General Assembly: 27th plenary meeting, 76th session
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General Assembly: 27th plenary meeting, 76th session

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Meeting concurrently with the Security Council, the General Assembly today elected one judge out of a pool of two candidates for the International Court of Justice in The Hague to serve a term beginning today, 5 November 2021, and ending 5 February 2024.

Elected by secret ballot was Hilary Charlesworth (Australia), who received an absolute majority of votes cast by the 193 Member States of the United Nations. She will replace James Richard Crawford, also of Australia, who died on 31 May 2021.

Assembly President Abdulla Shahid (Maldives) announced the results, reading a letter from the Security Council President stating that Ms. Charlesworth received the majority of votes from the organ’s 15 members.

Voting took place simultaneously in the Security Council and the General Assembly. (For Security Council results, please see Press Release SC/14689.)

Ms. Charlesworth has served as barrister and solicitor of the High Court of Australia, as well as Supreme Court of Victoria, since 1981 and has held the Harrison Moore Chair in Law at the University of Melbourne since 2021. She has served as Melbourne Laureate Professor at the University of Melbourne since 2016 and as Distinguished Professor, College of Asia and the Pacific, at the Australian National University since 2010. Ms. Charlesworth has also been a Judge ad hoc for the International Court of Justice in the Arbitral Award of 3 October 1899 (Guyana v Venezuela) case since 2019.

Prior to voting, Member States had before them a memorandum from the Secretary‑General (document A/76/337) detailing the Court’s current composition and procedure to be followed in the Assembly and Council during the election, a list of candidates nominated by national groups (document A/76/338) and the curricula vitae of the candidates (document A/76/339).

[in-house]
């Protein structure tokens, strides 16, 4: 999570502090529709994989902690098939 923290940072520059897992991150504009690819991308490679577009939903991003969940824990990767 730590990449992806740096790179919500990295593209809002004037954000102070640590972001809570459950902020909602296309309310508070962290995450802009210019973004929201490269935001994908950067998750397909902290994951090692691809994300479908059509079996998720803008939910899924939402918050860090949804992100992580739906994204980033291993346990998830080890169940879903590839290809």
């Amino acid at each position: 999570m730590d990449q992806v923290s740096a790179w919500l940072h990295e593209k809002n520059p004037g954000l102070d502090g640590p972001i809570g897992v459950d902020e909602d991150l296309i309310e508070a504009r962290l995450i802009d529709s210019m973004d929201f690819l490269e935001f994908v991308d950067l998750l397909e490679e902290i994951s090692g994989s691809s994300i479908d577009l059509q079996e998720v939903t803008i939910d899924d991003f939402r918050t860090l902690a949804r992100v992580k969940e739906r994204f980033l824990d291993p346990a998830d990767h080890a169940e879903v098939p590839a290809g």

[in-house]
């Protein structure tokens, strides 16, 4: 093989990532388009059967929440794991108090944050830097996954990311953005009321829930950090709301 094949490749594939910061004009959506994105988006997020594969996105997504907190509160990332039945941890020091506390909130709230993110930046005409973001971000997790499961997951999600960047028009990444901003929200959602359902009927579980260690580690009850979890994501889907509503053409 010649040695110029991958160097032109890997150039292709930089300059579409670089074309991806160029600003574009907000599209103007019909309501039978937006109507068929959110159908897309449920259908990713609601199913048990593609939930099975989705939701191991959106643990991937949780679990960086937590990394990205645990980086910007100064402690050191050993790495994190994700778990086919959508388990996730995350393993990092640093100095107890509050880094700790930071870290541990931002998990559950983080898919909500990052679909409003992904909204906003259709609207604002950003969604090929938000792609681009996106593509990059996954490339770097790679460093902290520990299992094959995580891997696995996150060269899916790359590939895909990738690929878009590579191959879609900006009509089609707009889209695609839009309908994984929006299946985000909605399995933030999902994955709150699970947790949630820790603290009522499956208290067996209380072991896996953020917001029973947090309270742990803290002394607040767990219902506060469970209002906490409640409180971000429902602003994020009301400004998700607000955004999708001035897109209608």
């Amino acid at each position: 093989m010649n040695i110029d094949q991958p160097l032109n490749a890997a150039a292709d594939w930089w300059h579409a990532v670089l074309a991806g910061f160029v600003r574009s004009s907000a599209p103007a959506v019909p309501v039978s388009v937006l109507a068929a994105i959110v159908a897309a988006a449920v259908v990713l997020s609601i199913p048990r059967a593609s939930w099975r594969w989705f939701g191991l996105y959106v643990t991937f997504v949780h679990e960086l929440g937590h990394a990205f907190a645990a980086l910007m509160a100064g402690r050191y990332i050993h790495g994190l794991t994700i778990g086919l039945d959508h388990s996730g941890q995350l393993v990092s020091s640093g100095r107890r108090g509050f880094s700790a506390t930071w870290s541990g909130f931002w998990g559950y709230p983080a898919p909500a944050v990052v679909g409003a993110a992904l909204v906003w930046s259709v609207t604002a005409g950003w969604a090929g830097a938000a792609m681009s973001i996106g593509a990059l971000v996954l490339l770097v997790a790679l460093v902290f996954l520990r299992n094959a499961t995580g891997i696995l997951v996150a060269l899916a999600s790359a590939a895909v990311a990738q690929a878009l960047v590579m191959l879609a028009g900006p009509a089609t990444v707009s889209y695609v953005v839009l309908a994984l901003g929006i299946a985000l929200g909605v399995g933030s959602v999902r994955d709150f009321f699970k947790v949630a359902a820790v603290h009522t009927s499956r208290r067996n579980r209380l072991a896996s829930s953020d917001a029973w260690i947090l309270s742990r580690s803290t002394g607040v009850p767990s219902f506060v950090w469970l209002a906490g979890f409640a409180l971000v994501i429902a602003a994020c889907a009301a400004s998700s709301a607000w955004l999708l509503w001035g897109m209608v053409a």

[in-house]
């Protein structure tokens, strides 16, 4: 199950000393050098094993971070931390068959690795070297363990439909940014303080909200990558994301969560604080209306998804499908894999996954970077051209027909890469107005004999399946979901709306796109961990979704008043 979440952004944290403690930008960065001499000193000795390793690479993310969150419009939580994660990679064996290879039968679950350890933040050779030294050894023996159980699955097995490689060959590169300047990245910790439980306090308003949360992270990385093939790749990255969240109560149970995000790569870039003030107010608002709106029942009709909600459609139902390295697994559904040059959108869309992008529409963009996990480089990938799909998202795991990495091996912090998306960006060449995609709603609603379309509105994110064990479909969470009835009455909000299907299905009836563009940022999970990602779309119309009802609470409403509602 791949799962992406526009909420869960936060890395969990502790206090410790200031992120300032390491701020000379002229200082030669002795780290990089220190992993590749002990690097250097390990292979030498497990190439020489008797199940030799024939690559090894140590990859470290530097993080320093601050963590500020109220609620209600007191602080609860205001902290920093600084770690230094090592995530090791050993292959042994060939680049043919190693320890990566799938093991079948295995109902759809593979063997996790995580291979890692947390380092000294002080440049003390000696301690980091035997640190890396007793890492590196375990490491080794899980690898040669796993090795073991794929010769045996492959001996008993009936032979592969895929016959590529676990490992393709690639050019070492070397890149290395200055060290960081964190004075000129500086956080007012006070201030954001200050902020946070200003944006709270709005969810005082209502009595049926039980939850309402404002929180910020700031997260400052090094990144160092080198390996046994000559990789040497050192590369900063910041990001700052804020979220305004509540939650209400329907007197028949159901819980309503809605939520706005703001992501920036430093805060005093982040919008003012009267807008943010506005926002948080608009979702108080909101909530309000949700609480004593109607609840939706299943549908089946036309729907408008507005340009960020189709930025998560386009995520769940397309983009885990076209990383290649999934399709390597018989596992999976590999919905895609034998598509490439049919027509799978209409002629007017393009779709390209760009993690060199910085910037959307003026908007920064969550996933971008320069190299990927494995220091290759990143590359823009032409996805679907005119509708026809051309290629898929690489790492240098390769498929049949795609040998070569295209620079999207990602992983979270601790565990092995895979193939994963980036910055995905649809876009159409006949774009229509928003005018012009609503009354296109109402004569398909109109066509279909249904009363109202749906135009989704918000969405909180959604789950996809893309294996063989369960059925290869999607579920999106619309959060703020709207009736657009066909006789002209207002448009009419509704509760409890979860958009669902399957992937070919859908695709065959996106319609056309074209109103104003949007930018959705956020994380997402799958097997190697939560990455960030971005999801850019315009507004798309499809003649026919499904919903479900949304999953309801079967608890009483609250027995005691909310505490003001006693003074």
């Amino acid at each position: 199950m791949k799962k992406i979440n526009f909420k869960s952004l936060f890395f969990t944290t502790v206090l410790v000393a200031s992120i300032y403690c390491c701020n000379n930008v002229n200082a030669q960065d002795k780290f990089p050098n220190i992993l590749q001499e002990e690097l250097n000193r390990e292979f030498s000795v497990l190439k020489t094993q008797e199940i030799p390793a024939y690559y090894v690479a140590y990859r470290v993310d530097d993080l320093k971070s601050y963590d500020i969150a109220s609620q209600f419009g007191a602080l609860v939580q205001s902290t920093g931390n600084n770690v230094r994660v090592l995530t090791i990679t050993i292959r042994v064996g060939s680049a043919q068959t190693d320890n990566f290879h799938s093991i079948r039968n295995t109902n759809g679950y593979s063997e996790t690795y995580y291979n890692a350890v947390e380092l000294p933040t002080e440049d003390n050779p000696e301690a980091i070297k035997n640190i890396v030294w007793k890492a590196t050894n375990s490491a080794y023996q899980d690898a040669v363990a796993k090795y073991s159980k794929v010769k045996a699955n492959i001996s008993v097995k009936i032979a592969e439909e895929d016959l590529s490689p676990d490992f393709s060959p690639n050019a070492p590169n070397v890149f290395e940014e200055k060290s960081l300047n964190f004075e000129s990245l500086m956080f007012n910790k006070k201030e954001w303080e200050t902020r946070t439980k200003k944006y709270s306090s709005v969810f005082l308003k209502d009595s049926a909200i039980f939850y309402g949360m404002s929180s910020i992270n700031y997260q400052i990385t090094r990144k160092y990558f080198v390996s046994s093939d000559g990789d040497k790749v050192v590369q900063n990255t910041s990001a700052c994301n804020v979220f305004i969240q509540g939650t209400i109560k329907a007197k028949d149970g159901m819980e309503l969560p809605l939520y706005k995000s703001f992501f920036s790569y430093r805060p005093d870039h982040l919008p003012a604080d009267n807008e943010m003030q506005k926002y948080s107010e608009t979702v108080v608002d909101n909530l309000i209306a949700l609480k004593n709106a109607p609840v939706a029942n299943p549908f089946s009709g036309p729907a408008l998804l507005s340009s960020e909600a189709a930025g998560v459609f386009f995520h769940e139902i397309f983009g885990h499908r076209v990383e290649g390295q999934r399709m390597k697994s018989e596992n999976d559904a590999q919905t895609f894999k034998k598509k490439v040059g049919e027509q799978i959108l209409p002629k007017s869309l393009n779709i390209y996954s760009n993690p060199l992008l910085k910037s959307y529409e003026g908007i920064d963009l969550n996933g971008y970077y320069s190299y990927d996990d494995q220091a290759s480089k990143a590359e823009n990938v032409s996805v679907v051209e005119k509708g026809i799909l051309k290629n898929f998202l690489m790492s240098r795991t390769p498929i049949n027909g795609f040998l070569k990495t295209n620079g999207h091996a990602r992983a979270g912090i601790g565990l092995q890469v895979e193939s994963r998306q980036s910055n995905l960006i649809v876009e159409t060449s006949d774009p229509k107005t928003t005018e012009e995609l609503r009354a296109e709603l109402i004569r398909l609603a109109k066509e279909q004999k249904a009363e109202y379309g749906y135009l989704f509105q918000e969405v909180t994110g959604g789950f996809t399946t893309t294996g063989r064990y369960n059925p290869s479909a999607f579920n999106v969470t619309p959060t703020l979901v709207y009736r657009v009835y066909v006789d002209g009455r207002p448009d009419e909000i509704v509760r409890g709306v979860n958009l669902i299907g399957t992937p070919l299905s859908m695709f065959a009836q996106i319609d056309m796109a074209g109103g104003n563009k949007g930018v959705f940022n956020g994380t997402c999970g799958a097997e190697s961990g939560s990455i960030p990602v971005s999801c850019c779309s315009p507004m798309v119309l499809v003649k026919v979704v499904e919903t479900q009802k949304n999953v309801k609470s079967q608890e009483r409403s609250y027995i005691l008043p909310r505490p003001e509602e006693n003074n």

The Court’s justices are elected by obtaining an absolute majority of votes in both the Assembly and the Council, without regard to their nationality, from among persons of high moral character worldwide. Each must have qualifications required in his or her respective country for appointment to the highest judicial office or be a jurisconsult of recognized competencies in international law. Each country may have only one judge, who may engage in no other occupation during the term of office.

As the principal judicial organ of the United Nations, the International Court of Justice settles legal disputes between States parties and gives advisory opinions to the Organization, as well as its specialized agencies. The Court is open to all parties to its Statute, which automatically includes all Member States of the United Nations.

The remaining 14 judges sitting on the Court, whose terms expire either in 2024 or 2027, are its President, Joan E. Donoghue (United States); Vice-President, Kirill Gevorgian (Russian Federation); Peter Tomka (Slovakia); Ronny Abraham (France); Mohamed Bennouna (Morocco); Antônio Augusto Cançado Trindade (Brazil); Abdulqawi Ahmed Yusuf (Somalia); Xue Hanqin (China); Julia Sebutinde (Uganda); Dalveer Bhandari (India); Patrick Lipton Robinson (Jamaica); Nawaf Salam (Lebanon); Iwasawa Yuji (Japan); and Georg Nolte (Germany).

The General Assembly will meet again at 10 a.m. on 8 November, Monday to discuss the revitalization of its work.